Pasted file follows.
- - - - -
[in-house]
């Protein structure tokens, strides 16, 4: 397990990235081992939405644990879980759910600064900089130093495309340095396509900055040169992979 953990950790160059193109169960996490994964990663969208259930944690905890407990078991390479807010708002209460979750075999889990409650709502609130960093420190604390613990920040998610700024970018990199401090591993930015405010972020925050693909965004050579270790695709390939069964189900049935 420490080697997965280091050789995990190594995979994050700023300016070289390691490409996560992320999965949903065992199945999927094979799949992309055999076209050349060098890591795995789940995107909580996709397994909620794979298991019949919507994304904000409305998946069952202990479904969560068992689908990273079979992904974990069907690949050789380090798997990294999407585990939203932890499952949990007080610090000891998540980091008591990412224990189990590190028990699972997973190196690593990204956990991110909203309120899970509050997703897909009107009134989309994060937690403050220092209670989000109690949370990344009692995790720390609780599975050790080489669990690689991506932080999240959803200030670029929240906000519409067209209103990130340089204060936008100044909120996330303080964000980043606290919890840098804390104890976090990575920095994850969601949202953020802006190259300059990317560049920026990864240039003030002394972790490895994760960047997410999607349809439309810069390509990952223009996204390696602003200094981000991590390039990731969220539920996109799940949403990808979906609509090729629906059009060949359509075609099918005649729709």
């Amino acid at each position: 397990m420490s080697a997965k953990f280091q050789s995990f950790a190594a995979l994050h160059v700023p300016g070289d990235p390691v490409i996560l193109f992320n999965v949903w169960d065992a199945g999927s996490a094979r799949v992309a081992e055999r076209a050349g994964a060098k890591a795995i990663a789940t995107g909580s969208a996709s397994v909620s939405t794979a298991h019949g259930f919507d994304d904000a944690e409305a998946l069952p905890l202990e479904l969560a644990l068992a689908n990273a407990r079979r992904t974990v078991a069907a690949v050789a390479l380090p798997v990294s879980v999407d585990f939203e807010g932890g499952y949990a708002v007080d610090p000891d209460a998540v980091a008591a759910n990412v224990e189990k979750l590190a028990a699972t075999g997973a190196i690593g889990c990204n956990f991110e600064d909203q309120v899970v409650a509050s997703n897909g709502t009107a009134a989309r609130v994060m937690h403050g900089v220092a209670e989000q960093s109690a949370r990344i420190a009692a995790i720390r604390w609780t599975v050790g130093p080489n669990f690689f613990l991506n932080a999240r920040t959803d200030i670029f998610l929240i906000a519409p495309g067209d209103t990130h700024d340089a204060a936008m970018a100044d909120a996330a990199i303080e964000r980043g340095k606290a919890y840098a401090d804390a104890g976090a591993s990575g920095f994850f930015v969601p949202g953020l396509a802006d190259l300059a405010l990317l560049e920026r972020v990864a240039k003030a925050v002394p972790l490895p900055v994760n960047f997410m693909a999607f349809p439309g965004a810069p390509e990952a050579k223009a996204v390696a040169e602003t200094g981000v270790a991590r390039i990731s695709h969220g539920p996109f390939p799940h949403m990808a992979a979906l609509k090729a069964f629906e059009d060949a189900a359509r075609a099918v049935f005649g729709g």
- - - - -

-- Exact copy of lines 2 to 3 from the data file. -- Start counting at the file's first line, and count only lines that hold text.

């Protein structure tokens, strides 16, 4: 397990990235081992939405644990879980759910600064900089130093495309340095396509900055040169992979 953990950790160059193109169960996490994964990663969208259930944690905890407990078991390479807010708002209460979750075999889990409650709502609130960093420190604390613990920040998610700024970018990199401090591993930015405010972020925050693909965004050579270790695709390939069964189900049935 420490080697997965280091050789995990190594995979994050700023300016070289390691490409996560992320999965949903065992199945999927094979799949992309055999076209050349060098890591795995789940995107909580996709397994909620794979298991019949919507994304904000409305998946069952202990479904969560068992689908990273079979992904974990069907690949050789380090798997990294999407585990939203932890499952949990007080610090000891998540980091008591990412224990189990590190028990699972997973190196690593990204956990991110909203309120899970509050997703897909009107009134989309994060937690403050220092209670989000109690949370990344009692995790720390609780599975050790080489669990690689991506932080999240959803200030670029929240906000519409067209209103990130340089204060936008100044909120996330303080964000980043606290919890840098804390104890976090990575920095994850969601949202953020802006190259300059990317560049920026990864240039003030002394972790490895994760960047997410999607349809439309810069390509990952223009996204390696602003200094981000991590390039990731969220539920996109799940949403990808979906609509090729629906059009060949359509075609099918005649729709």
């Amino acid at each position: 397990m420490s080697a997965k953990f280091q050789s995990f950790a190594a995979l994050h160059v700023p300016g070289d990235p390691v490409i996560l193109f992320n999965v949903w169960d065992a199945g999927s996490a094979r799949v992309a081992e055999r076209a050349g994964a060098k890591a795995i990663a789940t995107g909580s969208a996709s397994v909620s939405t794979a298991h019949g259930f919507d994304d904000a944690e409305a998946l069952p905890l202990e479904l969560a644990l068992a689908n990273a407990r079979r992904t974990v078991a069907a690949v050789a390479l380090p798997v990294s879980v999407d585990f939203e807010g932890g499952y949990a708002v007080d610090p000891d209460a998540v980091a008591a759910n990412v224990e189990k979750l590190a028990a699972t075999g997973a190196i690593g889990c990204n956990f991110e600064d909203q309120v899970v409650a509050s997703n897909g709502t009107a009134a989309r609130v994060m937690h403050g900089v220092a209670e989000q960093s109690a949370r990344i420190a009692a995790i720390r604390w609780t599975v050790g130093p080489n669990f690689f613990l991506n932080a999240r920040t959803d200030i670029f998610l929240i906000a519409p495309g067209d209103t990130h700024d340089a204060a936008m970018a100044d909120a996330a990199i303080e964000r980043g340095k606290a919890y840098a401090d804390a104890g976090a591993s990575g920095f994850f930015v969601p949202g953020l396509a802006d190259l300059a405010l990317l560049e920026r972020v990864a240039k003030a925050v002394p972790l490895p900055v994760n960047f997410m693909a999607f349809p439309g965004a810069p390509e990952a050579k223009a996204v390696a040169e602003t200094g981000v270790a991590r390039i990731s695709h969220g539920p996109f390939p799940h949403m990808a992979a979906l609509k090729a069964f629906e059009d060949a189900a359509r075609a099918v049935f005649g729709g």